In the third time the high court has considered Adarand Constructors v. Mineta, No. 00-730, justices spent most of the time discussing why the 11-year-old lawsuit challenging minority construction set-asides shouldn’t proceed to a full ruling on the merits.
Besides Chief Justice William Rehnquist and Justice Sandra Day O’Connor, Justices Antonin Scalia, Stephen Breyer, David Souter and Ruth Bader Ginsburg all made comments suggesting they might dismiss. Only Justices Anthony Kennedy and, to a lesser extent, John Paul Stevens seemed prepared to rule.
Several justices noted that the part of the construction set-aside program originally challenged by Adarand has been found unconstitutional and is no longer operative or part of the case, while another part of the program that remains may not have been actually challenged by Adarand.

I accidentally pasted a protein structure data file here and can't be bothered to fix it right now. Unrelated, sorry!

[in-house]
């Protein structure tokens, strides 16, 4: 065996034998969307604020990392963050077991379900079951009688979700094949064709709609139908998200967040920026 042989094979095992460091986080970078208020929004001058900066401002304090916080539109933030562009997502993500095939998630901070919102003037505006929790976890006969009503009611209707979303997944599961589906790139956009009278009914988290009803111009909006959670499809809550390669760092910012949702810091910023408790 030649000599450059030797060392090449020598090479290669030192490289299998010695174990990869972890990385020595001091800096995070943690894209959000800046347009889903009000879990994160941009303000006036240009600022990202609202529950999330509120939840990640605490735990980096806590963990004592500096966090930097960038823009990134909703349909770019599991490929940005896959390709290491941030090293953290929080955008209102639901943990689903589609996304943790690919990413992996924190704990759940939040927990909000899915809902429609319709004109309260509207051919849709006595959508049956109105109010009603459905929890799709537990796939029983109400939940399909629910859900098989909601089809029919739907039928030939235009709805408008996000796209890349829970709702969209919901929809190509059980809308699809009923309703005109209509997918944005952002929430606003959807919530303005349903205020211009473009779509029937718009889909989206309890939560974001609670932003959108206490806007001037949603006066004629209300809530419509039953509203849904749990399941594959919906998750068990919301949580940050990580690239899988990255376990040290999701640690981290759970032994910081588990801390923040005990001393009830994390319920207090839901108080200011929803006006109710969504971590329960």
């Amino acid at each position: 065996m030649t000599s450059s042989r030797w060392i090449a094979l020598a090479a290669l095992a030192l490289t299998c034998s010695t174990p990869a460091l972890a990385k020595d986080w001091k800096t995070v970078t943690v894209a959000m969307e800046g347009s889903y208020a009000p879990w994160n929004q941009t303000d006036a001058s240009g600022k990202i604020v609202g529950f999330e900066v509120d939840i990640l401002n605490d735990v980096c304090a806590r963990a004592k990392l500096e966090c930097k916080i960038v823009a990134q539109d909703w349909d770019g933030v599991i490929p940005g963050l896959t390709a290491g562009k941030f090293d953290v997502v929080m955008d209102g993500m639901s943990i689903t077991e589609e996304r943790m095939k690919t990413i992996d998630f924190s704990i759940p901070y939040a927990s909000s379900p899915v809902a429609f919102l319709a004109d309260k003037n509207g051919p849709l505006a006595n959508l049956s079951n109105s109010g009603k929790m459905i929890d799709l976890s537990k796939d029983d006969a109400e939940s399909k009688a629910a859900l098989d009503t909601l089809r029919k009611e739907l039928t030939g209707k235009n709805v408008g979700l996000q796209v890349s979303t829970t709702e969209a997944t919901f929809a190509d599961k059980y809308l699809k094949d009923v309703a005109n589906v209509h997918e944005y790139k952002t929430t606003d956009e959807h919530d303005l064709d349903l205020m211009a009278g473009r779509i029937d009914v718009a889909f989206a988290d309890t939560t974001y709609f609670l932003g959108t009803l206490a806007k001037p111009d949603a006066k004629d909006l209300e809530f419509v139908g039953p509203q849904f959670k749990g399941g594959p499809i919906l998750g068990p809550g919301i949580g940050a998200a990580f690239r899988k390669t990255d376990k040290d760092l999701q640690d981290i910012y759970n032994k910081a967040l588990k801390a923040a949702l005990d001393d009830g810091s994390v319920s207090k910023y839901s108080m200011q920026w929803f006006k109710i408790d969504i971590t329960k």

For 11 years Adarand, a white-owned Colorado highway construction firm, has challenged a complex and recently modified program created by Congress to increase the number of minority-owned contractors participating in road projects. In 1995, the Court struck down the program.
It offered bonuses to contractors if at least 10% of their subcontracting work went to “disadvantaged business enterprises.” Minority-owned companies were presumed to be disadvantaged.
In September 2000, after the Supreme Court had bounced a second challenge back to the lower courts, the Denver-based 10th Circuit upheld a revised version of the program.
– Fred Schneyer email@example.com